Launch of the Durham Priory Locelli Records

REED: Durham editors John McKinnell and Mark Chambers are very pleased to announce the launch of the pre-publication records from the Durham Priory locelli.

The designation locelli (from Latin locellus, lit. ‘a little place’) originally referred to boxes or chests in which important documents were stored. Now referring to a category of important Priory documents, the Durham locelli contain several fascinating records for ‘performance’ from pre-Reformation Durham. For example, there is a very early record of the presumed death of a tight-rope walker who apparently fell from the towers of Durham Cathedral! This appears in Durham Priory (Durham Cathedral Library) Locelli VI:20, under the 1237 ‘Objections of King Henry III to the Election of Prior Thomas Melsonby as Bishop’ (DUL Loc.VI:20). Among other accusations, the king was accusing the prior of manslaughter by (apparently) having let the performer attempt such a dangerous act on his cathedral church. The Durham Locelli Records may be found here:  Durham Priory Locelli*

Picture of Durham Cathedral Exterior from (29.08.2014)

Other valuable records include:

  • a letter of King Edward III of 1372, written to the Prior and convent of Durham, requesting prayers and processions to assure success in his proposed campaign against the King of France (Loc.I:55);
  • a record of a complaint made by the priory following a Benedictine visitation in the last decades of the fourteenth century (Loc:XXVII). In it, the monks complain that minstrels and others (who were presumably performing in the Prior’s Hall) are being allowed to use the privies in the building where the brothers are eating;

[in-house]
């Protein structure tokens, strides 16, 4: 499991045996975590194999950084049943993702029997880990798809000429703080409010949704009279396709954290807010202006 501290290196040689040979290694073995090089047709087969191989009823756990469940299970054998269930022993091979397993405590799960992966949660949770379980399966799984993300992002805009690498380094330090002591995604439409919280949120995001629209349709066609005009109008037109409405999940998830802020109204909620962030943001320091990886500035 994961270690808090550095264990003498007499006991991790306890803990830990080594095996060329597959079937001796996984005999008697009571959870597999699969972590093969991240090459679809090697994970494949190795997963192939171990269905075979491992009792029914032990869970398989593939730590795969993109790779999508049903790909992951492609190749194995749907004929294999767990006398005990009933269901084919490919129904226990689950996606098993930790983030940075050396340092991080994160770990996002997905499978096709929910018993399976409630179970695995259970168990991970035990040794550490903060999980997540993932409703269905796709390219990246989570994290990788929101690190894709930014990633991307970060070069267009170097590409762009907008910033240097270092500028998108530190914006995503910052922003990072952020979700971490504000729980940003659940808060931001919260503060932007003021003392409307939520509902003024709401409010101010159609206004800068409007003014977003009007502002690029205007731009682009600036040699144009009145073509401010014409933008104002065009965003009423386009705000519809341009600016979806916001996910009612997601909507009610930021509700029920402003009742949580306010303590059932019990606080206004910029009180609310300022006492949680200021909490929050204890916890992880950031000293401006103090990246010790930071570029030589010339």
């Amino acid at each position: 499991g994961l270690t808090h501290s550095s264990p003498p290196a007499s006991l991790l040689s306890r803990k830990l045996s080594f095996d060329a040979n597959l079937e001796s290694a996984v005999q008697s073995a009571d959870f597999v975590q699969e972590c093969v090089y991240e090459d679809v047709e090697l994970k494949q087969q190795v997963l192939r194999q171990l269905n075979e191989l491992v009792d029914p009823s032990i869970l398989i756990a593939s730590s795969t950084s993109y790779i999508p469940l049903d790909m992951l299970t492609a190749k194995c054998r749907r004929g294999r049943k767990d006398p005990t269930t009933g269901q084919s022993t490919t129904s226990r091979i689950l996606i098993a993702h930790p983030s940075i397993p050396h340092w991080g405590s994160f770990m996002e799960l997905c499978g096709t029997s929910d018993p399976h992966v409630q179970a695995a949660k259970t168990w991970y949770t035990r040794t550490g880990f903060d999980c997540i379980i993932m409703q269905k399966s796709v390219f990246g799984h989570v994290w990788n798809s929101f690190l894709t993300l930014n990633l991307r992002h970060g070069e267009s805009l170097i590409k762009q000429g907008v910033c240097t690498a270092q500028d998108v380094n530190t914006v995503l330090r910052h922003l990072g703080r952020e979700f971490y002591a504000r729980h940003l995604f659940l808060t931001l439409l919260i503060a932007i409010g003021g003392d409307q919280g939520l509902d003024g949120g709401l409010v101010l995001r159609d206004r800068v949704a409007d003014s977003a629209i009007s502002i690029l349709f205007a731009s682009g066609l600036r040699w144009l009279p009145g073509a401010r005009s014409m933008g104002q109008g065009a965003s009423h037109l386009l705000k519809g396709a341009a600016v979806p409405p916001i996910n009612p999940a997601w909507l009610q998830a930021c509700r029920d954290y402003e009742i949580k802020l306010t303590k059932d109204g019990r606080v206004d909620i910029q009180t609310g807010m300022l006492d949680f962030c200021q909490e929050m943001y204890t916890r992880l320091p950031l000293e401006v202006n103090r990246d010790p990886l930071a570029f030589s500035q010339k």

• from 1394, a letter from Bishop Walter Skirlaw to the Prior, giving instructions for religious processions during a time of war (XVII:5); in this case, King Richard II had embarked for Ireland towards the end of September of 1394 in order to quell rebellion;
  • sometime around 1435, the Archbishop of York, John Kempe, wrote a very disconsolate letter to Thomas Langley, Bishop of Durham, commanding processions and other penitential acts (Loc.:XVII.21); in this document, reference England’s recent troubles may be an allusion to the Burgundians’ desertion of their alliance with England in September 1435, when the Archbishop had himself presided over the unsuccessful English negotiating team;
  • XVII:15 contains a comperta (a list of findings) made by the Bishop after his visitation of Durham Priory. Here the monks complain that visiting lords should help provide for their own performers (minstrels, acting troupes, etc.), rather than relying on the meagre provisions of the priory;
  • XIII:22 contains a payment to ‘minstrels’ by the priory;
  • XX:21 is a letter dated 20th October, 1452, from the Bishop of Durham to the Prior, written in time of plague and commanding processions and other penitential acts;
  • XXVII:29 tells us a bit more about church drama in Durham in the period: a list of petitions dating from May, 1464, it notes, among other things, that the Sub-Prior should ‘be the keeper of the chalices and missals pertaining to liturgical plays’;
  • an inventory of the Prior’s of 1464-5 lists payment to ‘minstrels’ and other servants (Loc.XVIII:110);
  • XVII:38 contains yet another letter from the Bishop of Durham (in this case Lawrence Booth; 1457-76) to the Prior, requesting processions in time of trouble; in this case, the Bishop relays a papal request for processions in support of a proposed crusade to the Holy Land (1465);
  • finally, an inventory of 17th September, 1507 (Loc.XXXVII:10) contains record of a payment to a minstrel named ‘Craykke’.

*These pre-pub records have been made available by the REED: Durham editors John McKinnell and Mark Chambers. We are grateful to Durham Cathedral and Durham University Libraries for making these documents available to us. 

(Please note that these records are provided in a ‘pre-pub’ form:  i.e., they have not gone through the full process off REED’s meticulous editing and checking procedure and should be used with caution and acknowledgment.)

Leave a Reply

This site uses Akismet to reduce spam. Learn how your comment data is processed.